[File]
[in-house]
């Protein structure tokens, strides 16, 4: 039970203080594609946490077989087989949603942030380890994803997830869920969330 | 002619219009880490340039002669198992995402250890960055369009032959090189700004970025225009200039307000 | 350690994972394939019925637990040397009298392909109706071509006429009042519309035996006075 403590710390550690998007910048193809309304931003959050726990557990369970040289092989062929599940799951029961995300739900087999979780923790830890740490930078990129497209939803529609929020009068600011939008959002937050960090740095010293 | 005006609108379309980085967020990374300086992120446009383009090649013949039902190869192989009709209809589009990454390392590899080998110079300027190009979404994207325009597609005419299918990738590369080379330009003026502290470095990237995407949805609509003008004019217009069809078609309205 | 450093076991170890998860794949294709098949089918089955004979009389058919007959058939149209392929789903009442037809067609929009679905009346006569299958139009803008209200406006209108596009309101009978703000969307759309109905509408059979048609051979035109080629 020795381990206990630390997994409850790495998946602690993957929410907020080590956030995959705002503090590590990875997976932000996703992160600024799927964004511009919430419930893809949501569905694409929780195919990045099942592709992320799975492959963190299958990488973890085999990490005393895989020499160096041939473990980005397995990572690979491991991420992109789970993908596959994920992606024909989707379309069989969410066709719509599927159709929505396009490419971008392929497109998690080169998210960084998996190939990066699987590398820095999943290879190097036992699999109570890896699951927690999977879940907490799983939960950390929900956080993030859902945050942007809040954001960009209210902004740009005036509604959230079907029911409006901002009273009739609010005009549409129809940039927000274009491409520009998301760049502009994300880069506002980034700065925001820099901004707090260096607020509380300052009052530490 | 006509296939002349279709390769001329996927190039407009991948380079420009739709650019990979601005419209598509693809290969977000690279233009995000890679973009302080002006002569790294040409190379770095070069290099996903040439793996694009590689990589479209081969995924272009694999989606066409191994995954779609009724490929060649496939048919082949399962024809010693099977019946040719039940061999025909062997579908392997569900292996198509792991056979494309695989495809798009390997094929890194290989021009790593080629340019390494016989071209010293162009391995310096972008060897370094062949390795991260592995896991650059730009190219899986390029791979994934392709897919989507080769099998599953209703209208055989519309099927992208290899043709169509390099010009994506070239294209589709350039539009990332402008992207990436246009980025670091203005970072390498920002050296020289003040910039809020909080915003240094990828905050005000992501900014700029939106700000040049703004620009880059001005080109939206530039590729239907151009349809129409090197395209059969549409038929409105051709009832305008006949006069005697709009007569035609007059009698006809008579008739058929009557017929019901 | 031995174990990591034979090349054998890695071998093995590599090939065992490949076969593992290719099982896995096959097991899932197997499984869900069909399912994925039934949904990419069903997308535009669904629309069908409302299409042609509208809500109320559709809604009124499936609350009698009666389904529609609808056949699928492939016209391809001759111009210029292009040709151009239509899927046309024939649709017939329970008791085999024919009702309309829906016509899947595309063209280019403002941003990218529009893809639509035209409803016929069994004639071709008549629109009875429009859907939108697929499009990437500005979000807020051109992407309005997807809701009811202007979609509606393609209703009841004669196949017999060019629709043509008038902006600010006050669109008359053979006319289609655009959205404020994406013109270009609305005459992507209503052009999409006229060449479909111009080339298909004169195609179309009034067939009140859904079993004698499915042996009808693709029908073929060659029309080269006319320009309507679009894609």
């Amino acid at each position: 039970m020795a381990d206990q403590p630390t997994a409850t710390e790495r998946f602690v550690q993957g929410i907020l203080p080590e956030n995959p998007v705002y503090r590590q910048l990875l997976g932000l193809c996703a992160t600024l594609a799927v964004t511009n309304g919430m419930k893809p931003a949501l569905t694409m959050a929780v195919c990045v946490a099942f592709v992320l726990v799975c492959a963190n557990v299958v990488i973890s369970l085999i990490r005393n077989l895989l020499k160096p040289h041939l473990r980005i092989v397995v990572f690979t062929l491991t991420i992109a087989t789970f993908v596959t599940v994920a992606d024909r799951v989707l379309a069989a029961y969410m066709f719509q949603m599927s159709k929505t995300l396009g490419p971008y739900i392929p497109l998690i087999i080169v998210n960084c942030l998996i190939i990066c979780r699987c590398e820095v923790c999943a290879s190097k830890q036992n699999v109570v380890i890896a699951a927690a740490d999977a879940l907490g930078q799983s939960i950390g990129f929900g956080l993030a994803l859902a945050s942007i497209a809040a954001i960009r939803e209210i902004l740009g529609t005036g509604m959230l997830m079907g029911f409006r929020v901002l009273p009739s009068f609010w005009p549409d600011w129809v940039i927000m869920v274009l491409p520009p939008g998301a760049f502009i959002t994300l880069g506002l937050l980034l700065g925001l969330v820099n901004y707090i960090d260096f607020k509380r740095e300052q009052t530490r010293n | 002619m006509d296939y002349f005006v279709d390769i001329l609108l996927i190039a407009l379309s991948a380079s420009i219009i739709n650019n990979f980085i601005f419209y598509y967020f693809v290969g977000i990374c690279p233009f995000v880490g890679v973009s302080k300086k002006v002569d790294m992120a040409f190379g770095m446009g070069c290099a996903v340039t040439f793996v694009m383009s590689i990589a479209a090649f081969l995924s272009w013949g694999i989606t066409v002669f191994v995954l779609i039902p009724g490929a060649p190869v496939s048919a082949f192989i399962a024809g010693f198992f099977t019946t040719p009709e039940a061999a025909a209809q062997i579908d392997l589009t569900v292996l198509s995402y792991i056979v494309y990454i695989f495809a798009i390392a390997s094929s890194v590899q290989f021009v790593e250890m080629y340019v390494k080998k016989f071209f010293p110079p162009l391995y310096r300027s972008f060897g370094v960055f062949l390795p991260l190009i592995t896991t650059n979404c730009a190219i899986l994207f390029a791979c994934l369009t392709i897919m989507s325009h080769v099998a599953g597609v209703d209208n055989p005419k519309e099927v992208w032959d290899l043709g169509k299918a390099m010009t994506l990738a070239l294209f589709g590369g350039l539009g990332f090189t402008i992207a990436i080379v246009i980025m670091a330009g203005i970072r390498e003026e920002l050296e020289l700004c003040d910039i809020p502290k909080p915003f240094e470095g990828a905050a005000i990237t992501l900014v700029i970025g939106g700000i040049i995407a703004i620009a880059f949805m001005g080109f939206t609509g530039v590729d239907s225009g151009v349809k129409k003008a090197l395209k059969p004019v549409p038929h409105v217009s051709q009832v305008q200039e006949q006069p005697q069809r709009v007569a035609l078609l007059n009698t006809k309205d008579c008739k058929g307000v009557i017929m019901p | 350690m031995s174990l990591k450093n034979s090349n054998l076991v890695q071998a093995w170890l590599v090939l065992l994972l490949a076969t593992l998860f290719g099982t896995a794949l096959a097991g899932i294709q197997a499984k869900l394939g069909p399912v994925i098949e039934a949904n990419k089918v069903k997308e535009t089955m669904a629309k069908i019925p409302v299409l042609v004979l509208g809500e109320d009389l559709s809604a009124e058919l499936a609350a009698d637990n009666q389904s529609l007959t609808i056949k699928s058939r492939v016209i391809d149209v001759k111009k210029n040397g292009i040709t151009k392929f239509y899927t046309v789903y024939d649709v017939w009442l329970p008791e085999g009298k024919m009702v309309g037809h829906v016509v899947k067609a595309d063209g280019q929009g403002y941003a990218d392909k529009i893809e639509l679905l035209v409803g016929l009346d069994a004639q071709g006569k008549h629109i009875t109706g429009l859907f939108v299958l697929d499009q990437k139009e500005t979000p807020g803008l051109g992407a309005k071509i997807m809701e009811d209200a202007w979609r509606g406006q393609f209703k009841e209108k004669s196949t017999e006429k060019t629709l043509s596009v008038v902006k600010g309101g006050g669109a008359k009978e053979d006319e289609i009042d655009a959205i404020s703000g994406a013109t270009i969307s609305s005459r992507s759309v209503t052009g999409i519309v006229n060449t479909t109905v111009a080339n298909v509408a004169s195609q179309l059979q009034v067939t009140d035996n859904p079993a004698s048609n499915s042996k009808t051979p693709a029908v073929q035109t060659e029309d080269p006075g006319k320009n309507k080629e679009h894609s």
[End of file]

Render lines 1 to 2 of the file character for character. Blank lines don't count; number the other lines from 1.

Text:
[in-house]
């Protein structure tokens, strides 16, 4: 039970203080594609946490077989087989949603942030380890994803997830869920969330 | 002619219009880490340039002669198992995402250890960055369009032959090189700004970025225009200039307000 | 350690994972394939019925637990040397009298392909109706071509006429009042519309035996006075 403590710390550690998007910048193809309304931003959050726990557990369970040289092989062929599940799951029961995300739900087999979780923790830890740490930078990129497209939803529609929020009068600011939008959002937050960090740095010293 | 005006609108379309980085967020990374300086992120446009383009090649013949039902190869192989009709209809589009990454390392590899080998110079300027190009979404994207325009597609005419299918990738590369080379330009003026502290470095990237995407949805609509003008004019217009069809078609309205 | 450093076991170890998860794949294709098949089918089955004979009389058919007959058939149209392929789903009442037809067609929009679905009346006569299958139009803008209200406006209108596009309101009978703000969307759309109905509408059979048609051979035109080629 020795381990206990630390997994409850790495998946602690993957929410907020080590956030995959705002503090590590990875997976932000996703992160600024799927964004511009919430419930893809949501569905694409929780195919990045099942592709992320799975492959963190299958990488973890085999990490005393895989020499160096041939473990980005397995990572690979491991991420992109789970993908596959994920992606024909989707379309069989969410066709719509599927159709929505396009490419971008392929497109998690080169998210960084998996190939990066699987590398820095999943290879190097036992699999109570890896699951927690999977879940907490799983939960950390929900956080993030859902945050942007809040954001960009209210902004740009005036509604959230079907029911409006901002009273009739609010005009549409129809940039927000274009491409520009998301760049502009994300880069506002980034700065925001820099901004707090260096607020509380300052009052530490 | 006509296939002349279709390769001329996927190039407009991948380079420009739709650019990979601005419209598509693809290969977000690279233009995000890679973009302080002006002569790294040409190379770095070069290099996903040439793996694009590689990589479209081969995924272009694999989606066409191994995954779609009724490929060649496939048919082949399962024809010693099977019946040719039940061999025909062997579908392997569900292996198509792991056979494309695989495809798009390997094929890194290989021009790593080629340019390494016989071209010293162009391995310096972008060897370094062949390795991260592995896991650059730009190219899986390029791979994934392709897919989507080769099998599953209703209208055989519309099927992208290899043709169509390099010009994506070239294209589709350039539009990332402008992207990436246009980025670091203005970072390498920002050296020289003040910039809020909080915003240094990828905050005000992501900014700029939106700000040049703004620009880059001005080109939206530039590729239907151009349809129409090197395209059969549409038929409105051709009832305008006949006069005697709009007569035609007059009698006809008579008739058929009557017929019901 | 031995174990990591034979090349054998890695071998093995590599090939065992490949076969593992290719099982896995096959097991899932197997499984869900069909399912994925039934949904990419069903997308535009669904629309069908409302299409042609509208809500109320559709809604009124499936609350009698009666389904529609609808056949699928492939016209391809001759111009210029292009040709151009239509899927046309024939649709017939329970008791085999024919009702309309829906016509899947595309063209280019403002941003990218529009893809639509035209409803016929069994004639071709008549629109009875429009859907939108697929499009990437500005979000807020051109992407309005997807809701009811202007979609509606393609209703009841004669196949017999060019629709043509008038902006600010006050669109008359053979006319289609655009959205404020994406013109270009609305005459992507209503052009999409006229060449479909111009080339298909004169195609179309009034067939009140859904079993004698499915042996009808693709029908073929060659029309080269006319320009309507679009894609």